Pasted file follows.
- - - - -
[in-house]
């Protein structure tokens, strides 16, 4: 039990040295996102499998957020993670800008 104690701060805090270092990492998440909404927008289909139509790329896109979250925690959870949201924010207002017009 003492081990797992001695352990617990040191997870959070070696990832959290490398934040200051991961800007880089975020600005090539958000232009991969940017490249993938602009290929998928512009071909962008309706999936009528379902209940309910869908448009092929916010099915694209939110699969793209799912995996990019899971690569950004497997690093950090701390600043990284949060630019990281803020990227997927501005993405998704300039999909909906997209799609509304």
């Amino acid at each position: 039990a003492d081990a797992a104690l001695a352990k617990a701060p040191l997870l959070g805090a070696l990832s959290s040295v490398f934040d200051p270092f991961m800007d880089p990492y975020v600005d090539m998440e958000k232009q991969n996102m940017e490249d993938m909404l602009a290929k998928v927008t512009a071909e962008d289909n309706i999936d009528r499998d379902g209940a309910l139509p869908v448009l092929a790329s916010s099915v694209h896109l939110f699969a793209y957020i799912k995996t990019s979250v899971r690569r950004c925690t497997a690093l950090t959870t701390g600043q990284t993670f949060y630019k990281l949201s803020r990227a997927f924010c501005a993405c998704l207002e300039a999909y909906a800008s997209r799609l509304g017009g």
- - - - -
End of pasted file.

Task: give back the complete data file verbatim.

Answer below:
[in-house]
């Protein structure tokens, strides 16, 4: 039990040295996102499998957020993670800008 104690701060805090270092990492998440909404927008289909139509790329896109979250925690959870949201924010207002017009 003492081990797992001695352990617990040191997870959070070696990832959290490398934040200051991961800007880089975020600005090539958000232009991969940017490249993938602009290929998928512009071909962008309706999936009528379902209940309910869908448009092929916010099915694209939110699969793209799912995996990019899971690569950004497997690093950090701390600043990284949060630019990281803020990227997927501005993405998704300039999909909906997209799609509304």
């Amino acid at each position: 039990a003492d081990a797992a104690l001695a352990k617990a701060p040191l997870l959070g805090a070696l990832s959290s040295v490398f934040d200051p270092f991961m800007d880089p990492y975020v600005d090539m998440e958000k232009q991969n996102m940017e490249d993938m909404l602009a290929k998928v927008t512009a071909e962008d289909n309706i999936d009528r499998d379902g209940a309910l139509p869908v448009l092929a790329s916010s099915v694209h896109l939110f699969a793209y957020i799912k995996t990019s979250v899971r690569r950004c925690t497997a690093l950090t959870t701390g600043q990284t993670f949060y630019k990281l949201s803020r990227a997927f924010c501005a993405c998704l207002e300039a999909y909906a800008s997209r799609l509304g017009g």